Warming up properly before you exercise is one of the most imperative aspects of your workout. Whether you are new to working out and need some guidance, or a seasoned veteran looking to switch up their routine, we’ll explain the importance of warming up your muscles and outline the top ten exercises to help you along.
Why You Need to Warm Up
You need to warm up to loosen your muscles before a workout. If you start a workout cold, without warming up, you increase your chances of getting hurt. Warm up stretches prevent common injuries such as muscle strains, pulls, or even tears. Although many of these injuries are not severe, they are bad enough to hinder your movement ability, cause discomfort, and keep you out of the gym until you can heal.
Good warmup exercises will also enhance the performance of your workout that follows. You’ll be able to achieve a greater range of motion, which activates more muscles and helps you perform better.
Keys to a Great Warm Up
To have a great warm up you need to complete multiple warmup workouts. Adding a variety of stretches to your routine ensures that all the muscles in your body will get warm. For example, only stretching your shoulders and arms is not sufficient before a lower body workout.
Don’t rush through your warm up. Dedicate at least 20 minutes of your time to stretching and warming up before each workout. If it helps, just think of it as part of your workout, rather than a pre-workout routine.
The Best Warm Up Exercises
There are hundreds of warmup exercises you can do, but we’ll cover the top ten best stretches before workout. These are great for people of all skill levels and can be done nearly anywhere with little to no equipment required.
Arm circles are a great way to warm up your shoulders. They should be incorporated into all of your warmup routines. Stand up straight and lift both arms up from your sides, forming a “T” shape with your body. Your arms should be parallel and perpendicular to the floor while creating a 90-degree angle with your torso.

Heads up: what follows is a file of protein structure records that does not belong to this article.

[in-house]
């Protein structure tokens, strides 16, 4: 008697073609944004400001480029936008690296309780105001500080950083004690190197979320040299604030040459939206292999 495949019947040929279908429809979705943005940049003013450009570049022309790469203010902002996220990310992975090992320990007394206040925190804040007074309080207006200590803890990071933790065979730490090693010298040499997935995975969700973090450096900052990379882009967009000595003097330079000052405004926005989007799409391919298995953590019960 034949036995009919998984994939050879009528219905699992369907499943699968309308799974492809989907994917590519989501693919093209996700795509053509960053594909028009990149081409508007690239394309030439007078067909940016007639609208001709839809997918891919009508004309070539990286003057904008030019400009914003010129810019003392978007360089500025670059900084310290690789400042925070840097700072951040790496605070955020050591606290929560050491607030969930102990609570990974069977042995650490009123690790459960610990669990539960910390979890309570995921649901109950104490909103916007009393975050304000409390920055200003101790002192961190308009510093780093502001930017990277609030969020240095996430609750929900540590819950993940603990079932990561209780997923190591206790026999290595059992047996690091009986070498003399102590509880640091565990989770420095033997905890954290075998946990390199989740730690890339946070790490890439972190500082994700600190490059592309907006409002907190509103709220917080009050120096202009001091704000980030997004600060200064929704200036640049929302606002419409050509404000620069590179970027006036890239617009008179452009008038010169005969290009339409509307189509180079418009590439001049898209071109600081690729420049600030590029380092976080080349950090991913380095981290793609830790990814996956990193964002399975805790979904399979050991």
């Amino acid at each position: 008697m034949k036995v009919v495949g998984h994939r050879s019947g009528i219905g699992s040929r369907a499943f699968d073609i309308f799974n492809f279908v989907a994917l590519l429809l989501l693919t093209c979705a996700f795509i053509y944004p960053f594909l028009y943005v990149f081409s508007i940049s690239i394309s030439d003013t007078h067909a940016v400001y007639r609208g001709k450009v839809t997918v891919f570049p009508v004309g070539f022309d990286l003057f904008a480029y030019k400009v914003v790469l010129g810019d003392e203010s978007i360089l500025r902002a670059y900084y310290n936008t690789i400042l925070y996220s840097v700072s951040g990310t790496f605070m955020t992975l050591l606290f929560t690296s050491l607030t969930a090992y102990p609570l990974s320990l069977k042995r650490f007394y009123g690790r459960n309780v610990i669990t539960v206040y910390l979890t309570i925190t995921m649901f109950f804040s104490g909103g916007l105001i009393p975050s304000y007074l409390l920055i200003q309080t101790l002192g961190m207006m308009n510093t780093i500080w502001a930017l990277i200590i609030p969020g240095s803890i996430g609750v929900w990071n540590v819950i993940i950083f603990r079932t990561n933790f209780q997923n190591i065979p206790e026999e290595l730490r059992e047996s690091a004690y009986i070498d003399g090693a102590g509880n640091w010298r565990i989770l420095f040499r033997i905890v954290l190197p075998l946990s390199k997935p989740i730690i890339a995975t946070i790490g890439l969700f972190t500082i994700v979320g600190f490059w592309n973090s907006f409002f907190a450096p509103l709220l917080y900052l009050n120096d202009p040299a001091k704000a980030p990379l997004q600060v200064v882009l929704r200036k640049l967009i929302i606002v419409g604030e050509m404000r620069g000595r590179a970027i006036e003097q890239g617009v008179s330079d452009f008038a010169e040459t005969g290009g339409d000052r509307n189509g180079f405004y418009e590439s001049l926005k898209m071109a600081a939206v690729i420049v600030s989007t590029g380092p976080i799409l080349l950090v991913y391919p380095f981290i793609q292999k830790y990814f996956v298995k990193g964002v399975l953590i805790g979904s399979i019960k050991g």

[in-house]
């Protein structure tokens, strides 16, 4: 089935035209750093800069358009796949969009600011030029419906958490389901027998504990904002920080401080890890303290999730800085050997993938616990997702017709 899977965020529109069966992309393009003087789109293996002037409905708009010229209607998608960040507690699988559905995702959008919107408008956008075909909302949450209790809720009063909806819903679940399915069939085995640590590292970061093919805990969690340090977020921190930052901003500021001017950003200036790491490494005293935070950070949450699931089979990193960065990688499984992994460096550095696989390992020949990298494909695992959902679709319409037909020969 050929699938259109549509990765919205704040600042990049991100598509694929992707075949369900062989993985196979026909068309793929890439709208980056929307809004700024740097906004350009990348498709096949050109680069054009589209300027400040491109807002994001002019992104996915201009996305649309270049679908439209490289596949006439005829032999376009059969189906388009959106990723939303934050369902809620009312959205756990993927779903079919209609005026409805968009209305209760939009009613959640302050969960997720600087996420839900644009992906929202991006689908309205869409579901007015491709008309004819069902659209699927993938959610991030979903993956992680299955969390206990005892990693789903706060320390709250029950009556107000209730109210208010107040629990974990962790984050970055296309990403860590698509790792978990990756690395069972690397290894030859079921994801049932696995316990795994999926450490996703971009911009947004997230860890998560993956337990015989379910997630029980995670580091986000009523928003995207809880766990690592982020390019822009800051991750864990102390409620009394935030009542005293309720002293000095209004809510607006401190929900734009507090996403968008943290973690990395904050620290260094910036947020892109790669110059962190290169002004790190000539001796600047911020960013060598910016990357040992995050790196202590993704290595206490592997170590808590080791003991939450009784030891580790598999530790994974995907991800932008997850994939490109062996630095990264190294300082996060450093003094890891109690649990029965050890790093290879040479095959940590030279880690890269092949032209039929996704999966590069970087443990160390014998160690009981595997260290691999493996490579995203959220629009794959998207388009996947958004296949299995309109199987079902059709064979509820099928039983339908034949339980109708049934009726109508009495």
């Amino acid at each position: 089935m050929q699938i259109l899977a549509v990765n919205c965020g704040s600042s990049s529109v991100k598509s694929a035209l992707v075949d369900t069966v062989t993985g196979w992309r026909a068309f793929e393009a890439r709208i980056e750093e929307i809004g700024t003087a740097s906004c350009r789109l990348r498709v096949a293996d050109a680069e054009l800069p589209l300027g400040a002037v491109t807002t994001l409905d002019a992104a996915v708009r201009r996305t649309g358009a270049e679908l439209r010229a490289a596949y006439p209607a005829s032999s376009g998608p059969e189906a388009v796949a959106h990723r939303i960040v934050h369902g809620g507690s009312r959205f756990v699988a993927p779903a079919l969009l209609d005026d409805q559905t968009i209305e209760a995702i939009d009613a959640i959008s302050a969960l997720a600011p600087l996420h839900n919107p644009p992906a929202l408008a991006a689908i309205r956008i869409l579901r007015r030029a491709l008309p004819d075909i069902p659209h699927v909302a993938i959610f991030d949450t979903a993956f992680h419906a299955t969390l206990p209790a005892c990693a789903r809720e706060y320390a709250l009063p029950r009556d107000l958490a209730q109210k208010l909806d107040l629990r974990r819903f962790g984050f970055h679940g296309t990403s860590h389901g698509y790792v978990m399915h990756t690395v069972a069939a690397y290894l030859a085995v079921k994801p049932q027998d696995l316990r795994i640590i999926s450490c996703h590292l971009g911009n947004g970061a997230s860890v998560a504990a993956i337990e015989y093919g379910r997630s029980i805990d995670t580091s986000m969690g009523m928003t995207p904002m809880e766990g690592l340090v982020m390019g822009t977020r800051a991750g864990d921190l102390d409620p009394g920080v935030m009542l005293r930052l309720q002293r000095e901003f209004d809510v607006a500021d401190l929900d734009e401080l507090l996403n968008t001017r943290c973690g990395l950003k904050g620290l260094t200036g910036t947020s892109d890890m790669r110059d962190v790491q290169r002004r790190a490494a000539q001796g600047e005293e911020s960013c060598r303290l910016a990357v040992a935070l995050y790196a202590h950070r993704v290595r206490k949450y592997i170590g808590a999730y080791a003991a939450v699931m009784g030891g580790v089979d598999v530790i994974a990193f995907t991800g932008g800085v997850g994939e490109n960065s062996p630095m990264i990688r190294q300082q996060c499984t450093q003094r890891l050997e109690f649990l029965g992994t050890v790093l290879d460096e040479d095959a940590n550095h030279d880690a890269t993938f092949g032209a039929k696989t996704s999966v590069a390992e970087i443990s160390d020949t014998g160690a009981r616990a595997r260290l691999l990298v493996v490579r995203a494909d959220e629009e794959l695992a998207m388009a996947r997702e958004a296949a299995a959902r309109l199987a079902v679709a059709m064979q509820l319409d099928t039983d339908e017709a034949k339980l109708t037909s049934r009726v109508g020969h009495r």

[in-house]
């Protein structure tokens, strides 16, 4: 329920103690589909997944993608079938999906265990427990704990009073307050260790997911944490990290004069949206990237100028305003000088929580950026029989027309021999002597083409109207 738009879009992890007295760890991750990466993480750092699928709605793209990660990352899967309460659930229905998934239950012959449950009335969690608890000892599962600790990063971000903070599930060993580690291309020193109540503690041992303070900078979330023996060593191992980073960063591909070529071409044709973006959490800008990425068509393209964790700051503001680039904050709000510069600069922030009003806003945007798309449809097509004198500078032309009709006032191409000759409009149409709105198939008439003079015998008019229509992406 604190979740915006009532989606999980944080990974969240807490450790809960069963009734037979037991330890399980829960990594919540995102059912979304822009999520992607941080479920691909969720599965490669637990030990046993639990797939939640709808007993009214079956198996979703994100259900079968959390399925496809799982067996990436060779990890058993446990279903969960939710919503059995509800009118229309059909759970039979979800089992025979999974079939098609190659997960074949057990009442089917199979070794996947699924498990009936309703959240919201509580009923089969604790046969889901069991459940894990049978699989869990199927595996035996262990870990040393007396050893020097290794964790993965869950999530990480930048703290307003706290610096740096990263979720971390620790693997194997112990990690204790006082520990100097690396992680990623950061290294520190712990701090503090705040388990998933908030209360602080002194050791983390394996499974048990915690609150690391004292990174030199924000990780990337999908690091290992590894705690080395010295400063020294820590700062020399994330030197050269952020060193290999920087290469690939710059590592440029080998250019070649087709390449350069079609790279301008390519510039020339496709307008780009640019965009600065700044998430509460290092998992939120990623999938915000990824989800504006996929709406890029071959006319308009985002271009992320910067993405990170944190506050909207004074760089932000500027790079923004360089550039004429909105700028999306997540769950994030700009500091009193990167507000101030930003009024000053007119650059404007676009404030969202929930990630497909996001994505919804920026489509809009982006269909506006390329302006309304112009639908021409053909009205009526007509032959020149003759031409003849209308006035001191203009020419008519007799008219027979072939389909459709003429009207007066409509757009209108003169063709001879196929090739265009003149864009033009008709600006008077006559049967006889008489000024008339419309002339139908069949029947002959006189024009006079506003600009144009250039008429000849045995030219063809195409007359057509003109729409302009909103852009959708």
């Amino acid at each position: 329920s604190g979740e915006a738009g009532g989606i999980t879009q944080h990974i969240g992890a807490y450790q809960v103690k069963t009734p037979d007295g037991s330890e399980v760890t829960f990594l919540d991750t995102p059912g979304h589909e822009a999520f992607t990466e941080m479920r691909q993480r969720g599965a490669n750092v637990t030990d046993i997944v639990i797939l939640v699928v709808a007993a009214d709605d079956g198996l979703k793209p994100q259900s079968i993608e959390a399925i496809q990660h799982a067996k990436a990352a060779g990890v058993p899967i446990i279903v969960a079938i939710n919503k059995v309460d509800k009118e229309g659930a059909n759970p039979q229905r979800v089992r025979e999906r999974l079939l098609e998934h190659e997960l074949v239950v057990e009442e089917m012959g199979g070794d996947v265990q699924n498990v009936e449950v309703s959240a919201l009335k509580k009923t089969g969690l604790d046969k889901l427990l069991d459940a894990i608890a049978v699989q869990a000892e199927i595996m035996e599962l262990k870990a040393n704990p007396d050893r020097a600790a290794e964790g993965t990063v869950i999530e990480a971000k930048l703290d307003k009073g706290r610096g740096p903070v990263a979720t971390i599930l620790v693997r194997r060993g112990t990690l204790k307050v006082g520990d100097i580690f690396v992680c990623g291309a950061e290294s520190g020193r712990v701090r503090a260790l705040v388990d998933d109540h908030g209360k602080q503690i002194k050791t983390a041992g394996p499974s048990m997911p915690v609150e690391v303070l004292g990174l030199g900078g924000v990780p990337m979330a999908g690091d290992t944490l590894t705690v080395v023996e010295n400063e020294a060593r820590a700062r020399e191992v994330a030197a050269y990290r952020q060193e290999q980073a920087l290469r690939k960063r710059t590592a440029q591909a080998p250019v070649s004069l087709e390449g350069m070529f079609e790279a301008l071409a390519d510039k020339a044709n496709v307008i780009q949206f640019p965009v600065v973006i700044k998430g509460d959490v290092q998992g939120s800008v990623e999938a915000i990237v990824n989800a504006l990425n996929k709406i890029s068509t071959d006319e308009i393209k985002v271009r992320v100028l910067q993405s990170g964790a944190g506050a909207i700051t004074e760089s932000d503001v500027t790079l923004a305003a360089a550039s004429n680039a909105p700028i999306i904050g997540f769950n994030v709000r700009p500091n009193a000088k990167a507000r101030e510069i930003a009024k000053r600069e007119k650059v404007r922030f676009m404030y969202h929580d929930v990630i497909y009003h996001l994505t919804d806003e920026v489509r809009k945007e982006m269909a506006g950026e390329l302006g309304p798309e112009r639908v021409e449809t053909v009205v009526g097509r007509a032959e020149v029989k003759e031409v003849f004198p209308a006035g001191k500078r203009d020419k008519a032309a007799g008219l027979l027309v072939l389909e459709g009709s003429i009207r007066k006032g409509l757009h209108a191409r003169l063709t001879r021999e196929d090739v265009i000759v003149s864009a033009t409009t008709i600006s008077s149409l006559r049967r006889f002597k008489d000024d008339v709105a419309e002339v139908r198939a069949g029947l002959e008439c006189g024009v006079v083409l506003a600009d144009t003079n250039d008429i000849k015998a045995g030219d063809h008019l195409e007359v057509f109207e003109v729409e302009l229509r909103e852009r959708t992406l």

Slowly make small circular motions with your arms. Breathe normally throughout the motion and continue the exercise for roughly 10 to 15 seconds. Pause and go back to the starting position. Next, make circular arm motions in the opposite direction for another 10 to 15 seconds. Repeat the repetitions two additional times for a total of three sets.
Start on all fours with your knees under your hips and palms below your shoulders. Extend your right arm forward while extending your left leg back at the same time. Hold the pose for a second or two before returning to the starting position.
Repeat the same motion with your opposite leg and arm. Do this ten times on each side to complete one set. You can do two or three sets before moving to the next stretch.
To performing a standing chest expansion, stand with your feet hip-width apart and interlock your fingers behind your lower back. If you can’t reach, use a t-shirt or towel to make up the distance. Pull your hands away from your tailbone and open our chest up and out.
The intensity increases the more you can draw your hands away from your body. Hold this position for ten seconds and repeat it up to three times.
The camel drill is also known as the cat-camel. It’s one of the most popular pre workout stretches and warmup exercises in yoga classes. Performing a camel drill helps mobilize your spine and stretch the muscles in your back, which releases tension in your body. Start on your hands and knees on the ground with your hands beneath your shoulders and knees beneath your hips.
Slowly round your back in an upward while raising your head towards the ceiling and push your hips back, driving your stomach towards the ground. Pause briefly, then exhale and begin to arch your back in the opposite direction and let your head and chin bow towards your chest. Repeat the motion ten times before moving on to another exercise.
If you are looking for good warm up exercises for your hips and glutes, the glute bridge is one of your best options. Lay flat on your back with your knees bent and your feet flat on the floor. Place your feet in a position where you can just barely touch your heels with your fingertips while laying on your back.